Significant Namatjira painting at auction for first time
Author: Richard Brewster | Posted: 30th August, 2016
The largest and most significant work by Aboriginal artist Albert Namatjira ever offered for auction is set to create a new world record price when Sotheby’s Australia holds its Important Australian Art sale from 6.30pm on Wednesday August 31 at the InterContinental Sydney, 117 Macquarie Street, Sydney.
Surveying major stylistic developments, the auction offers rare and prestigious examples of Impressionism, Post-Impressionism, Modernism, and Abstraction, along with ground-breaking paintings, sculptures and works on paper by the most influential artistic innovators of historical, modern and contemporary Australian art.
With 69 works of art on offer, the total sale estimate is $6.8 million to $9.1 million.
FinkeRiver Mission and Mount Hermannsburg (1951) is one of only a handful of works in Namatjira’s productive career known to depict the whitewashed sandstone buildings of the Finke River Mission and, due to its scale, remains unique.
Sotheby’s Australia will auction the work for the first time since it was painted.
Initially exhibited at Tmara Mara Gallery in Alice Springs, Finke River Mission and Mount Hermannsburg was purchased for 150 guineas by the present owner’s father while on a family trip from Adelaide to Alice Springs in 1951. The painting will be publicly exhibited for the first time since then.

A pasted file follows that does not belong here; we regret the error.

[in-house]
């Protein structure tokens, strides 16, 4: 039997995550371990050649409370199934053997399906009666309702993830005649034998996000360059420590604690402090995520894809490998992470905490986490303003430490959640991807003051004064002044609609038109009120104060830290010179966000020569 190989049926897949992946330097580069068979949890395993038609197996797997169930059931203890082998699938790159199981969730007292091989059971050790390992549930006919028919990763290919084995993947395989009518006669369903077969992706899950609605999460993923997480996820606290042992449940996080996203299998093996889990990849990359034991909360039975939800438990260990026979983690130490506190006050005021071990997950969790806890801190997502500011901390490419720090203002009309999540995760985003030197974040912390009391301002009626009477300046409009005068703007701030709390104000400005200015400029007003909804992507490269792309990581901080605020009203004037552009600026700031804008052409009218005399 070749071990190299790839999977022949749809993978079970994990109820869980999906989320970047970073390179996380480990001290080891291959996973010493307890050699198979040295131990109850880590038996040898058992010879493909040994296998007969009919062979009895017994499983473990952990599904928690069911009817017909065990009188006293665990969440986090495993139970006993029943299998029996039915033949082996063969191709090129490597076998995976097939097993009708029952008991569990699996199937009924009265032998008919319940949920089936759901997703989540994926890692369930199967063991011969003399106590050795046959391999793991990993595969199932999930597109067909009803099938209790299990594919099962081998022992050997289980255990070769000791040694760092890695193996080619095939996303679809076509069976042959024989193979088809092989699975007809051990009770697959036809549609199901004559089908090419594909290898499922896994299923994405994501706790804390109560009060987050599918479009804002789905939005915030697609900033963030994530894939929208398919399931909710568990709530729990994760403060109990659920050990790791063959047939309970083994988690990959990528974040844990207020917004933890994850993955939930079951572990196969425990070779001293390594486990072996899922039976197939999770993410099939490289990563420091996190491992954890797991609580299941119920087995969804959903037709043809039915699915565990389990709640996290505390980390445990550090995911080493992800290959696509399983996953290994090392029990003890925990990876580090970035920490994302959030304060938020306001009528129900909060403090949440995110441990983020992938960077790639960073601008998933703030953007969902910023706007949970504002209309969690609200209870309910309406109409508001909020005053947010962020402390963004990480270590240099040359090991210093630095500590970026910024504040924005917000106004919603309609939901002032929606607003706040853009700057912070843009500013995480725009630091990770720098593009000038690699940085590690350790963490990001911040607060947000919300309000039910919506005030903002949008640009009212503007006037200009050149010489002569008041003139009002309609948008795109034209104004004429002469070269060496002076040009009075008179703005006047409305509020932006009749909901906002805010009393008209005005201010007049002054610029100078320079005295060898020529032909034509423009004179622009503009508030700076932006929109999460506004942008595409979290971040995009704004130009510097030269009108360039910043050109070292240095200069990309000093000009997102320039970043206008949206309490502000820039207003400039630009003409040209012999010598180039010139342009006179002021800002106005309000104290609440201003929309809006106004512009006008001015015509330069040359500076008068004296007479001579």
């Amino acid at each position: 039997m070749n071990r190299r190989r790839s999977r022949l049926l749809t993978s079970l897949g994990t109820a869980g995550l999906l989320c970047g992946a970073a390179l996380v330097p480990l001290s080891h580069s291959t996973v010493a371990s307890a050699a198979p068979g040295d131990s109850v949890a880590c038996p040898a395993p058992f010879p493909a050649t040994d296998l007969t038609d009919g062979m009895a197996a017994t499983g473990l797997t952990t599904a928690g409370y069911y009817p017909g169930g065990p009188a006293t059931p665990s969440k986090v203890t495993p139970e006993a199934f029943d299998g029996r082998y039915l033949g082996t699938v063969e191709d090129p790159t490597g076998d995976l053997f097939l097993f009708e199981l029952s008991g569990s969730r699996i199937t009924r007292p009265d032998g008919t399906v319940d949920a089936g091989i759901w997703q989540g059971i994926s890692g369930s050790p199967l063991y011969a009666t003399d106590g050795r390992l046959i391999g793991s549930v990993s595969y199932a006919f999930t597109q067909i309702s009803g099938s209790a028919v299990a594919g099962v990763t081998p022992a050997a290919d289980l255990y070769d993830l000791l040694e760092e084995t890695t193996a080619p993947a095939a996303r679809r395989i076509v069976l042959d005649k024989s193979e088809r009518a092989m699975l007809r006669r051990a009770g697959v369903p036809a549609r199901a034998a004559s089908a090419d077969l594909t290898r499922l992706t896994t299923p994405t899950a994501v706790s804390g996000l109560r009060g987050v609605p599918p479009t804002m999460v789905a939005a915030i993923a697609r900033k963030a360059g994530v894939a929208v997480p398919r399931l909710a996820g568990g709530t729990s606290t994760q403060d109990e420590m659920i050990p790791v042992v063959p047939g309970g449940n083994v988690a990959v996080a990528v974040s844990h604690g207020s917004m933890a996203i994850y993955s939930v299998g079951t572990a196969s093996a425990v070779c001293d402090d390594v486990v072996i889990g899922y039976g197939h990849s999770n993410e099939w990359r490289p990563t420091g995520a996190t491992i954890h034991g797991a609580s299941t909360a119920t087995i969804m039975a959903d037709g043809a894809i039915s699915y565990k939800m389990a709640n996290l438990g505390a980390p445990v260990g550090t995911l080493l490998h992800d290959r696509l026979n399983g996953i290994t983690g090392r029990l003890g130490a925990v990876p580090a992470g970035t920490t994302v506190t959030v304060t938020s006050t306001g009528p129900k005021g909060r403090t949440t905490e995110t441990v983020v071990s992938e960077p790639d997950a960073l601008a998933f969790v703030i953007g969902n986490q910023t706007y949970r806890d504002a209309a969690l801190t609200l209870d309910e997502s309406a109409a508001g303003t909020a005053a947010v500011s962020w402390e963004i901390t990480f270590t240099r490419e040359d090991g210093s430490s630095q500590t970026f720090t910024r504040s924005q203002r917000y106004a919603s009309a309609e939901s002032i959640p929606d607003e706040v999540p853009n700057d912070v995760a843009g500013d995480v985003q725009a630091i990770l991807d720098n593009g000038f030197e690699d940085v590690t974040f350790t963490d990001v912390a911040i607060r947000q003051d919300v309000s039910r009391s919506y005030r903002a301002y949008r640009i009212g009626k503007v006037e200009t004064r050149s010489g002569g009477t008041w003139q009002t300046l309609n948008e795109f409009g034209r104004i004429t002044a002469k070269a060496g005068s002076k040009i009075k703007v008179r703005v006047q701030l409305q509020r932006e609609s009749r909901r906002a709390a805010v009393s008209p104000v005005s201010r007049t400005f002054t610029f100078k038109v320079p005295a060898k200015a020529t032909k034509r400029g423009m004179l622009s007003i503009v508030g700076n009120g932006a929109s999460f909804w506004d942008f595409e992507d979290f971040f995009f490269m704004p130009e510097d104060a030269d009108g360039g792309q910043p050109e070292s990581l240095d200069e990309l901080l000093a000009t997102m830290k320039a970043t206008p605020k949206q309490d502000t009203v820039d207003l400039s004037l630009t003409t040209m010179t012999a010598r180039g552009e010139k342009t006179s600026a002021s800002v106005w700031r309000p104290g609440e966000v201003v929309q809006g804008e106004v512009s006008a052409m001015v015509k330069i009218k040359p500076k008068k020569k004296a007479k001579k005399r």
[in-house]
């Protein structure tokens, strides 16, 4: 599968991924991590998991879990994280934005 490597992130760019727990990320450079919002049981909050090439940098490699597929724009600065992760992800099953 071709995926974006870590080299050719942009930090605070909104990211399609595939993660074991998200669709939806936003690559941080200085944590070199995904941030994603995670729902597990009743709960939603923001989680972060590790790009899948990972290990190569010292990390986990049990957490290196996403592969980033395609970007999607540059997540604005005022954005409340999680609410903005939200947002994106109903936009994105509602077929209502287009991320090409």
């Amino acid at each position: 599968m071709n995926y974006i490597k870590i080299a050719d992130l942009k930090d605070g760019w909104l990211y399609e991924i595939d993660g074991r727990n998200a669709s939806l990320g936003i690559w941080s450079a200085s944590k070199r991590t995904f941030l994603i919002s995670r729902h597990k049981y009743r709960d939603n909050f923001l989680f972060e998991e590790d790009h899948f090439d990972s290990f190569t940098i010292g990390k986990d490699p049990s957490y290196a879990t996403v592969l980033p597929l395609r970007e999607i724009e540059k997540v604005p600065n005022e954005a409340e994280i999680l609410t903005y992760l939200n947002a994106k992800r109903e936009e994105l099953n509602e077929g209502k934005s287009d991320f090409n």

Sotheby’s Australia chairman Geoffrey Smith says The Finke River Mission was one of Albert Namatjira’s rarest subjects with his more common scenes being aspects of mountain ranges, gorges and their surrounds, often with a ghost gum or two, or even a palm tree.
“Watercolours of the Mission tended to be painted as either gifts or commissions for people who lived or worked on there,” he said.
In 2006 Sotheby’s Australia achieved the current auction record for the artist for Hermannsburg Mission with Mt Hermannsburg in Background (circa 1936-1937) that sold for $96,000.
“We anticipate strong interest for Finke River Mission and Mount Hermannsburg and look forward to the possibility of establishing a new auction record for one of Australia’s most significant and influential artists,” Smith said.
The Finke River Mission at Hermannsberg, south west of Alice Springs was established in 1877 by Lutheran missionaries and was the first Aboriginal mission in the Northern Territory.
The church maintained the pastoral lease of almost 4,000 square kilometres until the freehold was granted to the traditional owners in 1982.
Namatjira, a traditional, initiated Western Arranta man, born at Hermannsburg, spent most of his life painting his ancestral country and beyond.
He was a confident image-maker, beginning with the pokerwork-decorated boomerangs, woomeras and mulga-wood plaques he made during his 20s.
It was as a watercolourist that he found his true metier, inspired by seeing a Rex Battarbee and John Gardner exhibition at the Hermannsburg Lutheran Mission in 1934.
Initially self-taught, Namatjira accompanied Battarbee on two month-long expeditions during which time he absorbed much of the latter’s technique. Namatjira became one of the most famous artists of his generation at a time when Indigenous Australians suffered extraordinary persecution and inequality.
Namatjira was granted full citizenship in 1957, tragically not long before his premature death two years later.
Namatjira’s works are represented in major public and private collections throughout the world, including that of Queen Elizabeth II.
Viewing 10am-5pm Wednesday August 31 at 30-34 Queen Street, Woollahra, Sydney.